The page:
Temple University is Philadelphia
's "commonwealth university
" - what residents of most U.S. states would call a state school
. It's a pretty big (33,000 people), diverse (20% black, 8% Asian, 3% international) and reasonably-priced ($8,000/year for PA residents, $15,000 for aliens) university by American standards.
Temple's main campus is located around Broad Street in northern Philadelphia, with train stations on the Broad Street subway line and the SEPTA regional rail loop. In addition to its main campus, Temple also maintains campuses in Center City, Ambler, and Harrisburg, as well as the only full-fledged American university in Tokyo, Temple University Japan, smaller facilities in London and Rome, and a law school in China run in cooperation with Tsinghua University.
Among Temple's many academic programs, its most noteworthy nationally are its graduate programs:
- Business - Temple's executive MBA was ranked #14 in the U.S. by the Financial Times, and its international MBA (which combines courses in Philadelphia, France, India, and Japan) was ranked in the top 20 by U.S. News.
- Law - Temple's law school is well-reputed, particularly for its trial advocacy program (the school's trial team almost always ends up in the national championship: in fact, a few years ago, the national championship consisted of the Temple A-team and the Temple B-team). Uniquely among American law schools, it also has campuses in Tokyo and Beijing that award LLM degrees in American law.
- Podiatry - Temple maintains the only podiatry school in the northeastern U.S. If you have a podiatrist and you live within a reasonable distance of the East Coast, there's a good chance that your podiatrist went to Temple.
Temple's undergraduate programs are, for the most part, good but not particularly great. The average incoming freshman has a B average and an SAT score around 1080. About a quarter of the student body is from out of state: many, if not most, of these students are more interested in the big-city lifestyle than any particular course of study.
Many people wonder how Temple got its name. The answer is pretty simple: it started around the Baptist Temple on Broad Street. "Since when do Baptists build temples?" you ask. Well, as with most of the oddities in life, there's a story behind it. Before the temple was built, there was a very overcrowded church on Berks and Mervine. A young girl, Hattie May Wiatt, found out that the church's pastor was having trouble raising the money for a new building, and so she took up her own collection. Soon, she fell ill and died, leaving all of fifty-seven cents to the church. The congregation retold the story of Hattie May Wiatt countless times, and soon raised enough money to buy the property for their new church, as well as a house nearby. One gentleman offered to donate $10,000 for the church's construction, with only one catch: they would have to come up with a name grander than "church." So it was called a "temple" instead.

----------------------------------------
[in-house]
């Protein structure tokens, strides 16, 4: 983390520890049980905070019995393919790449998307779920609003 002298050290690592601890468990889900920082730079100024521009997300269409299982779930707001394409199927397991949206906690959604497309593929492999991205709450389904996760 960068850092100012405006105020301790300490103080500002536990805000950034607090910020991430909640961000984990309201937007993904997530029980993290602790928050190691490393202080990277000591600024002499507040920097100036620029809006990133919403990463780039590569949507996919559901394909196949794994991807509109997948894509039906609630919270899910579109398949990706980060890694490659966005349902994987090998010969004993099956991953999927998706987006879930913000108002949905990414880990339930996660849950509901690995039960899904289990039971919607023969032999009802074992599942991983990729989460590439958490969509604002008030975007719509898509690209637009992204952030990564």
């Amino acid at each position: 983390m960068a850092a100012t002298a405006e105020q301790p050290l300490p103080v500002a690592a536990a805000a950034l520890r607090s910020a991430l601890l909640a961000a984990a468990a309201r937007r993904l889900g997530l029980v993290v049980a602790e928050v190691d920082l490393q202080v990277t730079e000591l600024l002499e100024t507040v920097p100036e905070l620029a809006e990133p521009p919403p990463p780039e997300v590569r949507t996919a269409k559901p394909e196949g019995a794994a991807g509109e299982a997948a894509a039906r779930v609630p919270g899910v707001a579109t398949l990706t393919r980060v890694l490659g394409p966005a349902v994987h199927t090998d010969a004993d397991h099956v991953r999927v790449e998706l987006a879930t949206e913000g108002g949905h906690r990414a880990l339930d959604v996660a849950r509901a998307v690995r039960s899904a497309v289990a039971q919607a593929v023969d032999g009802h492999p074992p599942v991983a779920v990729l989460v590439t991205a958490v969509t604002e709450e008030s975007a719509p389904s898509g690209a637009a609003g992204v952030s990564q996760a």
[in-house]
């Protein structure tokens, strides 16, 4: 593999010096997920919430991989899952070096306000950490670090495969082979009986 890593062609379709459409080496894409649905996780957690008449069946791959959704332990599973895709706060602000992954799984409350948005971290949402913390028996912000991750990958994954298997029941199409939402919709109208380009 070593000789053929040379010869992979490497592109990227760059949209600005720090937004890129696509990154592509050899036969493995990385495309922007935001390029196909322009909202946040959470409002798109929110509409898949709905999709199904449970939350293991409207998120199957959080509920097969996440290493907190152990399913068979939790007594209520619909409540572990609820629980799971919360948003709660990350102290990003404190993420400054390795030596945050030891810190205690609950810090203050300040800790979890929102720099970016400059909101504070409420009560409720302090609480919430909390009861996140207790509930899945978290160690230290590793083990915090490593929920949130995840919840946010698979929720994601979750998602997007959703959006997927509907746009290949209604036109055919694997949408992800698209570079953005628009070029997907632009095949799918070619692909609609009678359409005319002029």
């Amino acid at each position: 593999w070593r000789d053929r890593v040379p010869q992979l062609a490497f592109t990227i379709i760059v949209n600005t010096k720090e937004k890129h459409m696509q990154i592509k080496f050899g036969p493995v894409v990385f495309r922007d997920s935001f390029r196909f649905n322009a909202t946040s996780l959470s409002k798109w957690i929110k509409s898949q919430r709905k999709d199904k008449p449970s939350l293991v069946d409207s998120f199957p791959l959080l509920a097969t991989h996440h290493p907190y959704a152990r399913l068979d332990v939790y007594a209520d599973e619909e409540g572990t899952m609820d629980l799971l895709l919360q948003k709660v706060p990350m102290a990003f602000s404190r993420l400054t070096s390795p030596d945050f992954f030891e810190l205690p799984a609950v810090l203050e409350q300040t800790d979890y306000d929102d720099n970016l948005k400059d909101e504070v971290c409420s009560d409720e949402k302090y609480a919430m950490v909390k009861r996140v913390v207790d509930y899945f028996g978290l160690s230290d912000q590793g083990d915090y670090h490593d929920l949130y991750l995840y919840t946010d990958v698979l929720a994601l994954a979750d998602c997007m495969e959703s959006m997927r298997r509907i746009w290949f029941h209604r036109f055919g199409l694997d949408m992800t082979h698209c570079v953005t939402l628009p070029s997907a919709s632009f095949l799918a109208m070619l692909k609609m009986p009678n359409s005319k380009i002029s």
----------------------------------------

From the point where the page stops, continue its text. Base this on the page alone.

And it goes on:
The house was the beginning of Temple University. The church's pastor, Russell H. Conwell, began tutoring a few locals for missionary work in 1884. His school exploded in enrollment, and was chartered as The Temple College in 1888 (it remained private until 1965). Under Conwell, Temple adopted the owl as its mascot because of its student body, mostly consisting of working-class people who attended classes at night. Conwell also adopted Temple's school colors, cherry and white.
The Baptist Temple still stands on Broad Street, although it has been owned by the university since 1974. It is currently being renovated.